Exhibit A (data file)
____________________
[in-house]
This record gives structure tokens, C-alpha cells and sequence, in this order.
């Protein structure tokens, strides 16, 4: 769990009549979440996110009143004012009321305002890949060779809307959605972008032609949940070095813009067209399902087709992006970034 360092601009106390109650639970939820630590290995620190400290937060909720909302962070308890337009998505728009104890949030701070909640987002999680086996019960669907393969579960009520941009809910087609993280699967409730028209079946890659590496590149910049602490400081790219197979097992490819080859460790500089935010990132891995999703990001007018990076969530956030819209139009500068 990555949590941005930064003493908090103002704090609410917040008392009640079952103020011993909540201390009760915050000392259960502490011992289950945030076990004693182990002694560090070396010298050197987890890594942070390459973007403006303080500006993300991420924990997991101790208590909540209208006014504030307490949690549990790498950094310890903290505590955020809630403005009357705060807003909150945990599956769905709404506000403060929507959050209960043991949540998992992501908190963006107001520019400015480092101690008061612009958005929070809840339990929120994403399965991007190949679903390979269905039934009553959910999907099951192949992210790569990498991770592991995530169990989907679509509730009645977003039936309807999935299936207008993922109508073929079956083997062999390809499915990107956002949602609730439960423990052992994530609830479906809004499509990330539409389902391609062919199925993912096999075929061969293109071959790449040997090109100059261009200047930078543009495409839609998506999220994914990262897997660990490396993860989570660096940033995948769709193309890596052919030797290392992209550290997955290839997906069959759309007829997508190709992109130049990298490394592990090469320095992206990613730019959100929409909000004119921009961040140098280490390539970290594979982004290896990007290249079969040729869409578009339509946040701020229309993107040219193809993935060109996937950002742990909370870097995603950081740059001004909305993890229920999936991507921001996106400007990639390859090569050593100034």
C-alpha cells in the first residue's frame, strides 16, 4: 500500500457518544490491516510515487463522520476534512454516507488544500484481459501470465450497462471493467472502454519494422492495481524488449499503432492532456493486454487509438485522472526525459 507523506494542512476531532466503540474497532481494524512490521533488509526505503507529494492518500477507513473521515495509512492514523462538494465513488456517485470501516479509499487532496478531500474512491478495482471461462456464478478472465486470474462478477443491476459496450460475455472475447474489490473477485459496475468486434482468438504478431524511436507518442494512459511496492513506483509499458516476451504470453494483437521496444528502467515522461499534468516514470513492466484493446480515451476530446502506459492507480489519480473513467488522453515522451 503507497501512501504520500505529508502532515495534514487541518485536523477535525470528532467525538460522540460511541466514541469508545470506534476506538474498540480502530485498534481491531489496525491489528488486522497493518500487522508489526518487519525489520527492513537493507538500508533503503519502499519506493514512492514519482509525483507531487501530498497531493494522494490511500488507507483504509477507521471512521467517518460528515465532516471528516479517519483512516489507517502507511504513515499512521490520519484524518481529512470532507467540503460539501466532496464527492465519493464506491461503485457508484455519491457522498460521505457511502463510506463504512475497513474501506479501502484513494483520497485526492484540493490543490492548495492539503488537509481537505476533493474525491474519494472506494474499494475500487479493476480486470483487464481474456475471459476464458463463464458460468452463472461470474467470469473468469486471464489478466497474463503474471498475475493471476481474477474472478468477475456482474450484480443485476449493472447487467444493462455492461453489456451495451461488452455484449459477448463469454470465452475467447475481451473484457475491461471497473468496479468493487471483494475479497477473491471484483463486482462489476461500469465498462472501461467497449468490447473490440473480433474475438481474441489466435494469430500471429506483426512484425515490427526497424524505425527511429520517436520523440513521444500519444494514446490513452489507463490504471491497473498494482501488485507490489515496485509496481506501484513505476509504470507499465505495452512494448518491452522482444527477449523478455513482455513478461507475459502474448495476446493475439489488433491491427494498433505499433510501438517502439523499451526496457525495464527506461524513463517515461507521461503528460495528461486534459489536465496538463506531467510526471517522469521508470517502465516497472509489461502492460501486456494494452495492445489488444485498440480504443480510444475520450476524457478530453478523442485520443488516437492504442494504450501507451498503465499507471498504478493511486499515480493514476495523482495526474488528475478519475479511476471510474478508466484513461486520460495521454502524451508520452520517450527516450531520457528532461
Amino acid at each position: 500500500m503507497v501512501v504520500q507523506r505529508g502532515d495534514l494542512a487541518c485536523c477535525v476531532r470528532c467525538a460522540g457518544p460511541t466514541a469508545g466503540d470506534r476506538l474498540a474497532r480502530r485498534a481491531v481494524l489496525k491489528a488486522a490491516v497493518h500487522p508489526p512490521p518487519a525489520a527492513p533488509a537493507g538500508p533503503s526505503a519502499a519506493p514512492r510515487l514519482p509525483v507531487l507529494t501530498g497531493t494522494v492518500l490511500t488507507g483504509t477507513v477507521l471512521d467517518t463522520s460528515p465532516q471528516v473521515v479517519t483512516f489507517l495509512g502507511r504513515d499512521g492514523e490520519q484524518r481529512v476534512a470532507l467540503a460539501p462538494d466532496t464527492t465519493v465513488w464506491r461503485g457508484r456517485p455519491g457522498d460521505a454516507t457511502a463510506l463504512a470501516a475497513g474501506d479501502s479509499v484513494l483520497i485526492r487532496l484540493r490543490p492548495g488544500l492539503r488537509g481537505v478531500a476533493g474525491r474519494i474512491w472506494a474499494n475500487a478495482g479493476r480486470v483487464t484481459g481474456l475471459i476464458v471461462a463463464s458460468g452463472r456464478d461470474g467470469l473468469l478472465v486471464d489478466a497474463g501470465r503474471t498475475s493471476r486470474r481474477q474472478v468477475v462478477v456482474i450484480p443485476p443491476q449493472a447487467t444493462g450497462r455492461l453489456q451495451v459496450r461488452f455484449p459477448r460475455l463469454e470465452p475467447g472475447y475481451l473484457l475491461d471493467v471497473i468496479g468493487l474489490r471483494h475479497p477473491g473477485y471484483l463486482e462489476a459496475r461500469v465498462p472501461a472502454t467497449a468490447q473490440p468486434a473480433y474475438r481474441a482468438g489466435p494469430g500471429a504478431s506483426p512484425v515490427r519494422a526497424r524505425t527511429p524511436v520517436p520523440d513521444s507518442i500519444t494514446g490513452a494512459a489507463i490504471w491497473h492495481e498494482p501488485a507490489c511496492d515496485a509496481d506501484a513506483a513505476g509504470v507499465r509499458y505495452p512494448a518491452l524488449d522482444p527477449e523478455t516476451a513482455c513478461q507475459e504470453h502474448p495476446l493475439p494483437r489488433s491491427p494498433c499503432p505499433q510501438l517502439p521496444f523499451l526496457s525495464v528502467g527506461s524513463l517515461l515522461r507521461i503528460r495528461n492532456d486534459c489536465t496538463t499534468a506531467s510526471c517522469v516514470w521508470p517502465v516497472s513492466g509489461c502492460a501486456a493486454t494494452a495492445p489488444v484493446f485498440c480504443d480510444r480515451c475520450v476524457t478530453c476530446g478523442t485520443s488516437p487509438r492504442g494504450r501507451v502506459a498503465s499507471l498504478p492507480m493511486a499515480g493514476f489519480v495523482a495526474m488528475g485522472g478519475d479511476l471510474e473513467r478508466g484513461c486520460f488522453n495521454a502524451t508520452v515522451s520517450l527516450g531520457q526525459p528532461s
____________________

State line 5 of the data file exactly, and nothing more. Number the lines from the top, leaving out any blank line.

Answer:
Amino acid at each position: 500500500m503507497v501512501v504520500q507523506r505529508g502532515d495534514l494542512a487541518c485536523c477535525v476531532r470528532c467525538a460522540g457518544p460511541t466514541a469508545g466503540d470506534r476506538l474498540a474497532r480502530r485498534a481491531v481494524l489496525k491489528a488486522a490491516v497493518h500487522p508489526p512490521p518487519a525489520a527492513p533488509a537493507g538500508p533503503s526505503a519502499a519506493p514512492r510515487l514519482p509525483v507531487l507529494t501530498g497531493t494522494v492518500l490511500t488507507g483504509t477507513v477507521l471512521d467517518t463522520s460528515p465532516q471528516v473521515v479517519t483512516f489507517l495509512g502507511r504513515d499512521g492514523e490520519q484524518r481529512v476534512a470532507l467540503a460539501p462538494d466532496t464527492t465519493v465513488w464506491r461503485g457508484r456517485p455519491g457522498d460521505a454516507t457511502a463510506l463504512a470501516a475497513g474501506d479501502s479509499v484513494l483520497i485526492r487532496l484540493r490543490p492548495g488544500l492539503r488537509g481537505v478531500a476533493g474525491r474519494i474512491w472506494a474499494n475500487a478495482g479493476r480486470v483487464t484481459g481474456l475471459i476464458v471461462a463463464s458460468g452463472r456464478d461470474g467470469l473468469l478472465v486471464d489478466a497474463g501470465r503474471t498475475s493471476r486470474r481474477q474472478v468477475v462478477v456482474i450484480p443485476p443491476q449493472a447487467t444493462g450497462r455492461l453489456q451495451v459496450r461488452f455484449p459477448r460475455l463469454e470465452p475467447g472475447y475481451l473484457l475491461d471493467v471497473i468496479g468493487l474489490r471483494h475479497p477473491g473477485y471484483l463486482e462489476a459496475r461500469v465498462p472501461a472502454t467497449a468490447q473490440p468486434a473480433y474475438r481474441a482468438g489466435p494469430g500471429a504478431s506483426p512484425v515490427r519494422a526497424r524505425t527511429p524511436v520517436p520523440d513521444s507518442i500519444t494514446g490513452a494512459a489507463i490504471w491497473h492495481e498494482p501488485a507490489c511496492d515496485a509496481d506501484a513506483a513505476g509504470v507499465r509499458y505495452p512494448a518491452l524488449d522482444p527477449e523478455t516476451a513482455c513478461q507475459e504470453h502474448p495476446l493475439p494483437r489488433s491491427p494498433c499503432p505499433q510501438l517502439p521496444f523499451l526496457s525495464v528502467g527506461s524513463l517515461l515522461r507521461i503528460r495528461n492532456d486534459c489536465t496538463t499534468a506531467s510526471c517522469v516514470w521508470p517502465v516497472s513492466g509489461c502492460a501486456a493486454t494494452a495492445p489488444v484493446f485498440c480504443d480510444r480515451c475520450v476524457t478530453c476530446g478523442t485520443s488516437p487509438r492504442g494504450r501507451v502506459a498503465s499507471l498504478p492507480m493511486a499515480g493514476f489519480v495523482a495526474m488528475g485522472g478519475d479511476l471510474e473513467r478508466g484513461c486520460f488522453n495521454a502524451t508520452v515522451s520517450l527516450g531520457q526525459p528532461s